"The Gathering: Volume 4 - Into the Abyss" Comic Review

 

Written by James Ferguson

 

Published by Grayhaven Comics

 

 

Edited by Andrew Goletz
2011, $3.50, 52 pages
Comic Book released July 2011

 

Review:


The folks over at Grayhaven Comics have been putting together a steady stream of up-and-coming talent in their anthology series The Gathering.  Each issue focuses on a particular genre, with the creators submitting stories that fit that month's theme.  Their first horror collection came out in July 2011, titled "Into the Abyss."  

As with most collections of short comics, Into the Abyss is a mixed bag.  There are some terrific stories here and some that are very spooky.  There are also one or two that fall flat.  You have to give the creators credit, though, because telling a story of any real volume is incredibly difficult when you have only one or two pages to work with.  You have to cram your entire story into those pages and still manage to get your point across.  

Fortunately, most of the writers and artists excel within this tight space.  Bloodless by Joey Cruz is one such example, featuring a tale of a vampire ritual gone wrong.  There is no dialogue.  There is only the narration which explains the premise while a frightened man runs for his life from an unseen foe.  Artist Matt Shults keeps Bloodless moving as the man flees through alleys and shadows in hopes of finding salvation.  

Bouncing to a different kind of terror, There's No Such Thing as Monsters has a nice spin on the old monsters-under-the-bed story.  Written by Marc Deschamps, the two-pager is one you could read to your kids with a nice message and just a smidge of fright.  

Despite the high levels of quality with some of the stories, we have a handful of duds.  Haint by Simon Collins and Colin Zelinski comes to mind.  It's one of the longer comics in the collection with three pages, but most of them are close-ups of a boy and his mother talking over coffee.  The artwork is a little weird as both of them look like they're wearing a heavy amount of eye shadow on their large heads.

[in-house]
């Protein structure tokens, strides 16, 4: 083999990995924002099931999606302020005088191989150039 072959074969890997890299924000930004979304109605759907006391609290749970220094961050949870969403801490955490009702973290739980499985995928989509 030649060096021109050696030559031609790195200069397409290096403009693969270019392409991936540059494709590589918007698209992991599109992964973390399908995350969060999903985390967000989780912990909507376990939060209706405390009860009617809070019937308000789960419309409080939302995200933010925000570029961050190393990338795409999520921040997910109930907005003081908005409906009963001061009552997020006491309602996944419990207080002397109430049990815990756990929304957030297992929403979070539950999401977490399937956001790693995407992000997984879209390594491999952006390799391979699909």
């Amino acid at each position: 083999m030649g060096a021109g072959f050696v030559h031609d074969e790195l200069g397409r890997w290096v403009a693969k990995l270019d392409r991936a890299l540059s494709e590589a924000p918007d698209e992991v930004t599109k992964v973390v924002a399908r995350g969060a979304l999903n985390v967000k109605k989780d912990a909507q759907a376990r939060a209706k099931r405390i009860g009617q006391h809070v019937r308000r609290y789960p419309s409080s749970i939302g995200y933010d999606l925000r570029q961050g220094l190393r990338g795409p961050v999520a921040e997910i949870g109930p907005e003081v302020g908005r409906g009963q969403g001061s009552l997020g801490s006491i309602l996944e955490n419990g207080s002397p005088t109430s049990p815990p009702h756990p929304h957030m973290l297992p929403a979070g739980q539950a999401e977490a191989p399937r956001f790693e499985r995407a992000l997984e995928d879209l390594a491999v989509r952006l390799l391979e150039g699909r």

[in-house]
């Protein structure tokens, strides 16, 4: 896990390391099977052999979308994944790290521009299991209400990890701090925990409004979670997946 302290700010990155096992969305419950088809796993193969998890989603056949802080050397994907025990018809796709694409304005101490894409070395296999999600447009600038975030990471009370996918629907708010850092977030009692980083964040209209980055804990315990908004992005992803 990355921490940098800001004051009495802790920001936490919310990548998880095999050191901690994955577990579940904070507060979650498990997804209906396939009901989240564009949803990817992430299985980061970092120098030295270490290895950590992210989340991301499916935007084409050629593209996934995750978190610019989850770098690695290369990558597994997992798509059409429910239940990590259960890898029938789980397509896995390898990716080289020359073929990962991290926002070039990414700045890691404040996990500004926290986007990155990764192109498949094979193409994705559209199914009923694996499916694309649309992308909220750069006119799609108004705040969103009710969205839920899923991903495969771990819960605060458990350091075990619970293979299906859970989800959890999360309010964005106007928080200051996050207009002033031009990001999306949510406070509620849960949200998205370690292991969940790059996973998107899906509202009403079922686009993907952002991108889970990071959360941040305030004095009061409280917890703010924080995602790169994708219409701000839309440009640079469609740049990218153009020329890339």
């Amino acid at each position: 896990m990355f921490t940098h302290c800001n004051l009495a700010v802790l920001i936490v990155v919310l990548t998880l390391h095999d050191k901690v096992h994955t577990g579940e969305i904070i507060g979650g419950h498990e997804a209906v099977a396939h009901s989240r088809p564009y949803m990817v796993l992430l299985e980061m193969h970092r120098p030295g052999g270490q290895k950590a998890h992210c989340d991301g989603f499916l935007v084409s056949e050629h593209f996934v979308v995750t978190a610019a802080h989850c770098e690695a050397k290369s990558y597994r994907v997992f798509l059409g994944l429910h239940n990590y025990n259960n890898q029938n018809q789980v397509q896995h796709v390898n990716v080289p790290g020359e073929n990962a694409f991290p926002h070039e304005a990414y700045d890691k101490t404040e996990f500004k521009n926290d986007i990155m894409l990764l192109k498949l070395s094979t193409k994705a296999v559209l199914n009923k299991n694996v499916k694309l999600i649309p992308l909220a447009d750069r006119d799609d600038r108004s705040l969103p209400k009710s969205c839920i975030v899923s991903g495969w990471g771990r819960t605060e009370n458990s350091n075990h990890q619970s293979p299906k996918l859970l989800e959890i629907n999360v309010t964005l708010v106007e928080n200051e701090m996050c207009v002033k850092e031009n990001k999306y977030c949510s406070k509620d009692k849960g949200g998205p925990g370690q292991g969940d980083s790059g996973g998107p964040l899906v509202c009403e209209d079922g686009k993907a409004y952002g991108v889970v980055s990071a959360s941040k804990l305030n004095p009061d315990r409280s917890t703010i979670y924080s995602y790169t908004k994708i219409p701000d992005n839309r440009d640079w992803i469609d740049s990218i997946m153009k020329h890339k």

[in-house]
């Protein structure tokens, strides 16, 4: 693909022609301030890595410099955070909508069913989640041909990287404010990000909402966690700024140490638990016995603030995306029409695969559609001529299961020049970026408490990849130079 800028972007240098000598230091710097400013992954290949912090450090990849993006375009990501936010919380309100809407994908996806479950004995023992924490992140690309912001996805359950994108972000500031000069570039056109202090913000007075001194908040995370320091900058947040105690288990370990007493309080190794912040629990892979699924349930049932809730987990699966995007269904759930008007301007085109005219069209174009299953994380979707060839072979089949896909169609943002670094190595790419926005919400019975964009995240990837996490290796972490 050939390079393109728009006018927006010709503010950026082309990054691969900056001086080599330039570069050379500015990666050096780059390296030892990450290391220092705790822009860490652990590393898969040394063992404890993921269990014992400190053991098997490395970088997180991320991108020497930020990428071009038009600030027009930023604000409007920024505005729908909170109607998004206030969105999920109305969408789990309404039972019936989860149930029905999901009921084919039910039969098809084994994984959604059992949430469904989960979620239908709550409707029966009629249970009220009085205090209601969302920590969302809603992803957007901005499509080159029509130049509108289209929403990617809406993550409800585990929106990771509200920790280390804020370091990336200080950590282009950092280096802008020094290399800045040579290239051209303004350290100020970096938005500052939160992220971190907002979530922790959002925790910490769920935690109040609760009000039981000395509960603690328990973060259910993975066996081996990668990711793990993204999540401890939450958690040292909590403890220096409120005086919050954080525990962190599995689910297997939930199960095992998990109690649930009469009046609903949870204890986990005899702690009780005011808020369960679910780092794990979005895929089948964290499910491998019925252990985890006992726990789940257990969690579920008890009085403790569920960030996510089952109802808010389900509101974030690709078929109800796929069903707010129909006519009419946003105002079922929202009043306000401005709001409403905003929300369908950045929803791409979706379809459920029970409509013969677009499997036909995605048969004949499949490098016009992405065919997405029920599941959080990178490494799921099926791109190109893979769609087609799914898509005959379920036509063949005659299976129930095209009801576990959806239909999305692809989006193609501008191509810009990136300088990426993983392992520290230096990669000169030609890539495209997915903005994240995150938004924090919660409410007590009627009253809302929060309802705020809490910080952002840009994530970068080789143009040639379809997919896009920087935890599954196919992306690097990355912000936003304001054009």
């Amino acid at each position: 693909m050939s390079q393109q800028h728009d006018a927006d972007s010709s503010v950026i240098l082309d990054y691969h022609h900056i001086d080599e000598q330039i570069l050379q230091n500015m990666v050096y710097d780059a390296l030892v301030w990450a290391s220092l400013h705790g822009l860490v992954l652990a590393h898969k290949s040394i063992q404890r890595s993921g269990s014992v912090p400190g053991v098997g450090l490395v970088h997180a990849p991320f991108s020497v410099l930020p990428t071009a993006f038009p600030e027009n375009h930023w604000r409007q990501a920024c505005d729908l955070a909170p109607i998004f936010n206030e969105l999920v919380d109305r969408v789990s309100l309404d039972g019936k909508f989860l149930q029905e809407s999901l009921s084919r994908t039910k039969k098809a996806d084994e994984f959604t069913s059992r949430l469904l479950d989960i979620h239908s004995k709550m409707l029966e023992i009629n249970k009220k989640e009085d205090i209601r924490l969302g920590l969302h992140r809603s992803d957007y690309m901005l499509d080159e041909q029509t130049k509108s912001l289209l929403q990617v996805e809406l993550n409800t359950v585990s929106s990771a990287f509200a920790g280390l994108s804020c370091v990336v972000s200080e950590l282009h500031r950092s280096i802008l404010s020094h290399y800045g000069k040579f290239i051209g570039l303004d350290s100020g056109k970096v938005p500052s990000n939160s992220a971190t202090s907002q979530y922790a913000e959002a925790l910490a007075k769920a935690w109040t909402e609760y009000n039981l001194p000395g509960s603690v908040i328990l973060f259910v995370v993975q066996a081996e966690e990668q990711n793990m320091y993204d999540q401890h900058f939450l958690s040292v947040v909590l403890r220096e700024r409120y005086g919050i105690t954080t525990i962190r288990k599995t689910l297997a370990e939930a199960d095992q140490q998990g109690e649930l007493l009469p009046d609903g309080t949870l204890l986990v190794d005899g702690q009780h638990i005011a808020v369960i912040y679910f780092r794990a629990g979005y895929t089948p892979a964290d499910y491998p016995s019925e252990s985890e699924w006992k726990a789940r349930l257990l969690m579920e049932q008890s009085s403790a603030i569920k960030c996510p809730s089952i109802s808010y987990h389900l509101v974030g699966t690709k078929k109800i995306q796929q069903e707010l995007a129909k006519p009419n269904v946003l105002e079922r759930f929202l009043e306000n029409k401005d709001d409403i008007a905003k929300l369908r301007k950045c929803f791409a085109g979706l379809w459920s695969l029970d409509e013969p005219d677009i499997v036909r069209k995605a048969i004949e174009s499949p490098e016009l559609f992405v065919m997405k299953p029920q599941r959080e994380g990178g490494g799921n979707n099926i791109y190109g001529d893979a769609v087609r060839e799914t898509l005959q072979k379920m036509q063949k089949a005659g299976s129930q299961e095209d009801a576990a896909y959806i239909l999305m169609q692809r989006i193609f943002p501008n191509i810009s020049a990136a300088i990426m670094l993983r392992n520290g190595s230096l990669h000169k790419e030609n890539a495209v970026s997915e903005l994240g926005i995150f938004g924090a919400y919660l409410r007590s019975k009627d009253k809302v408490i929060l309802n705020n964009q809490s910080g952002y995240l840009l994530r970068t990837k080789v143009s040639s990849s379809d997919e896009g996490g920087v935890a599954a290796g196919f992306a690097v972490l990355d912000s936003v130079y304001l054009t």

Lucky Sweater by Ben (no last name) is a fun little story, but the art killed it.  It's a humorous tale of a haunted sweater, but everyone is depicted as stick figures.  It's like he's not even trying.  When you're flipping through a comic with some pretty decent art and come across these two pages, it's a bit of a let down.  This counts?  It's unfortunate too, because the story is actually pretty smart and funny.  

I could nitpick each individual story contained within The Gathering, but I'd be here for awhile as this is a 52 page comic.  I love the premise of the collection and that they've dedicated not one, but two issues to horror.  While there are a few zombie stories, you won't be bombarded by the undead like every other horror comic out there nowadays.  There's a wide variety of topics from vampires and ghosts to monsters, serial killers, and one really pissed off cat.  At the very least, you should check out this volume for a peak at some new and emerging writers and artists that are sure to become more popular on the comics scene.

 

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About The Author
James Ferguson
Lord of the Funny Books
James has a 2nd grade reading level and, as a result, only reads books with pictures. Horror is his 5th favorite genre right after romantic comedy and just before silent films. No one knows why he's here, but he won't leave.
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